Johann Sebastian BACH (1685-1750)
The Motets, BWVs 225-230
Kammerchor der Augsburger Domsingknaben
conducted by Reinhard Kammler
DEUTSCHE HARMONIA MUNDI Baroque Esprit
(BMG Classics) 05472-77436-2
WARNING: No libretto provided.
This may be a budget recording compared to all the others in full and mid-price. However, this recording is certainly no push over. It boasts good quality sound and admirable acoustics and as an alternative to the other versions which replaces trebles with sopranos, this authentic treble version is a welcome change. Other versions utilizing trebles include an early 1960s Tlzer Boys Choir recording on a Philips label which has not been released on CD and is no longer available. Fortunately, I still have a cassette recording of it.
Admittedly, trebles in general do not deliver their lines with the same flair that accomplished sopranos are quite capable of. In addition, they are often accused of being uninvolved with the music emotionally. Nevertheless, trebles in an established boys’ choir are often better trained and technically more competent than many sopranos in adult choirs. Trebles undergo stringent training programs and the few treble choirs that are world famous have every reason to be where they are – among the best.
The Kammerchor der Augsburger Domsingknaben trebles are natural and they deliver their crystal-clear voices with first class control, tossing high notes off with finesse and ease not apparent amongst sopranos in a lesser class. Choral singing is also achieved with clean and clear lines, harmony is tight and full. Intonation flaws are few and far between.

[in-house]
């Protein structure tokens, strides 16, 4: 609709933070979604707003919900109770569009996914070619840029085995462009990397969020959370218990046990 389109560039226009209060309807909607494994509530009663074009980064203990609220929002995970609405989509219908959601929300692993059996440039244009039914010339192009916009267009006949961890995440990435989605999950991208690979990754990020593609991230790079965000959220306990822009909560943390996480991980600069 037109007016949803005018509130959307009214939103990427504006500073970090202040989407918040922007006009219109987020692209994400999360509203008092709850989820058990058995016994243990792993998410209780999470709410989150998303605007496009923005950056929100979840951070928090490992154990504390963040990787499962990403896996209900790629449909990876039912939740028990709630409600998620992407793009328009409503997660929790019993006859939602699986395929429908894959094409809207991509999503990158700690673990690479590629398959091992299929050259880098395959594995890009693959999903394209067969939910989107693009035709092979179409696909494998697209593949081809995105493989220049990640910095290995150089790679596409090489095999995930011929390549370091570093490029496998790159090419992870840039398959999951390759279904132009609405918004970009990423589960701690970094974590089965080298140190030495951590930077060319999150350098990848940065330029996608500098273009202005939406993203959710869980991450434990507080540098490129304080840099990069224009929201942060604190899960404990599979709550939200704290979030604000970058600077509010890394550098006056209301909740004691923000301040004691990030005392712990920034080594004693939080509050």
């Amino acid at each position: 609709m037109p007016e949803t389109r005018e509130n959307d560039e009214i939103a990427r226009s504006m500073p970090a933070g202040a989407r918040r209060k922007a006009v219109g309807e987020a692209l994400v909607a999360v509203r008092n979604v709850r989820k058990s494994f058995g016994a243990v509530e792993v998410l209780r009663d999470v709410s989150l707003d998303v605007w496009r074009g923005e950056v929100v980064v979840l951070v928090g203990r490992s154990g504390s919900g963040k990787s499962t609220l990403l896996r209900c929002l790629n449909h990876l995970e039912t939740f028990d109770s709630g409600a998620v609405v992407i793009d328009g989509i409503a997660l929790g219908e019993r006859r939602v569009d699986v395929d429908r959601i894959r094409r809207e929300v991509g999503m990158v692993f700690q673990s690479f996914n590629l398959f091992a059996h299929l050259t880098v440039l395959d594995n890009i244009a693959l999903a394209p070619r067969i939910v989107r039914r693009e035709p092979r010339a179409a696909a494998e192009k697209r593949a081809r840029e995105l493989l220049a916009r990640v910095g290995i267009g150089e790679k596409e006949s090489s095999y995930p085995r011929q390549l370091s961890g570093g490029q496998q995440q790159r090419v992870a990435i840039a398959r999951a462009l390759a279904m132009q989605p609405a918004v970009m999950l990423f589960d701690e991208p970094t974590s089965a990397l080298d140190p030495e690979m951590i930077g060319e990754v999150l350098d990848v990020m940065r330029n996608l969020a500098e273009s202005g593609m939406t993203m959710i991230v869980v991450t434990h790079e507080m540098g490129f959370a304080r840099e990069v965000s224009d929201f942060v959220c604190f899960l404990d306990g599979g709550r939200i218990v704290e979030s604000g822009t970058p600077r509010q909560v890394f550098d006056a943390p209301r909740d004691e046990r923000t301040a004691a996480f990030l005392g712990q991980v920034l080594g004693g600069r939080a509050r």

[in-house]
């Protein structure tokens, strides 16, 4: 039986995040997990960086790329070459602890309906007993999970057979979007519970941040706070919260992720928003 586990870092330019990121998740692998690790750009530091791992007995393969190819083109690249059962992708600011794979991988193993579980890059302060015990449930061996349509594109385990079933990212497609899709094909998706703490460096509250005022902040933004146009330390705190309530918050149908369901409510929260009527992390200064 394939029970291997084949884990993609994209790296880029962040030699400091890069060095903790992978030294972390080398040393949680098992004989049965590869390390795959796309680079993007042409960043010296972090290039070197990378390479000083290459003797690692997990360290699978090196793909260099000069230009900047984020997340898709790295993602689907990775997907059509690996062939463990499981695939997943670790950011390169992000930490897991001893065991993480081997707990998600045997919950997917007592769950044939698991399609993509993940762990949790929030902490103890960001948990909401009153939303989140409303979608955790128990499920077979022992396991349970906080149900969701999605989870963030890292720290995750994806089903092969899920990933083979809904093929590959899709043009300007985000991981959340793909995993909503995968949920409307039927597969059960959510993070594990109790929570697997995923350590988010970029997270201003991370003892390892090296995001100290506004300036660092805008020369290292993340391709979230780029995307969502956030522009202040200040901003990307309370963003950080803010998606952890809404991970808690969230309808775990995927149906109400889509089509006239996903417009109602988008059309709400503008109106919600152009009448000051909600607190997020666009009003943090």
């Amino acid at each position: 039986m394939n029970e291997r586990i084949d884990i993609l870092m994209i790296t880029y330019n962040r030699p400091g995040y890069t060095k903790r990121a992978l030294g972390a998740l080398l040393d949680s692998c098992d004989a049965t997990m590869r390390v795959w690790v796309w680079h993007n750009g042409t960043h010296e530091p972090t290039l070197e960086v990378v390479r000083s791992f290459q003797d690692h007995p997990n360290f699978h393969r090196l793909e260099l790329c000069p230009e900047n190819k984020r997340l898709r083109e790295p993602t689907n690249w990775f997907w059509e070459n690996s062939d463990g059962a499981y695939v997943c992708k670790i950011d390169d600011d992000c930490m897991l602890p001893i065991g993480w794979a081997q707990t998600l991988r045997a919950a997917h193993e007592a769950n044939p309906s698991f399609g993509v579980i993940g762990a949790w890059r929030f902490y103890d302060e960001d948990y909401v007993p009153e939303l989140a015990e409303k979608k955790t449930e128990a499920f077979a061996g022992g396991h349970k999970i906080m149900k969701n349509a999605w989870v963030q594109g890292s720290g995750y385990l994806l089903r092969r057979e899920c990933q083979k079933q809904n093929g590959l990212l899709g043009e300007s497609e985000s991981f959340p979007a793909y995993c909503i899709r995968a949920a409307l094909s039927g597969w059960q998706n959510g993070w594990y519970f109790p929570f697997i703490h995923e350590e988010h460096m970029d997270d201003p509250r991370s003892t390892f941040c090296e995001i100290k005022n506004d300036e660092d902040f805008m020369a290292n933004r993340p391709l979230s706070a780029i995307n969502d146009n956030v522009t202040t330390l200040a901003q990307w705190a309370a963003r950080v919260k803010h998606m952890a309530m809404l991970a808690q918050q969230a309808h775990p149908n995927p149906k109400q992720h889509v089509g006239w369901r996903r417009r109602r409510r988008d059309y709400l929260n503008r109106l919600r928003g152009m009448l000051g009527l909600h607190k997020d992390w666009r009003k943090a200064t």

There are quite a few moments where one wishes for greater precision of execution. The direction of these boys seem to lack insight for there are parts when one feels that these masterpieces are treated as mere vocal exercises. Yet, the many moments of tight control and great understanding of the Bachian line proves to me beyond a doubt that my feelings are unfounded. This is a recording as worthy of a listen as any others that I have reviewed so far.
In addition, there is a certain quality in these treble voices that strike me deep down. They sing fearlessly. The great difficulties are conquered without any signal of internal struggle, nor of strain or tiredness, and certainly without any fear. The treble voice boasts of these qualities not found in the adult voice. Though the reason for using boys instead of women may have been a social one, Bach must have understood this quality of the treble voice. Bach writes for the voice as if it was an instrument with inexhaustible breath and dexterity. Surely, he meant them to be sung by angels.
Knowing this, the small imperfections are readily forgiven and the spirit of the music – in their original intentions, come to life in this recording.
NG YEUK FAN is jealous of all these treble boys…
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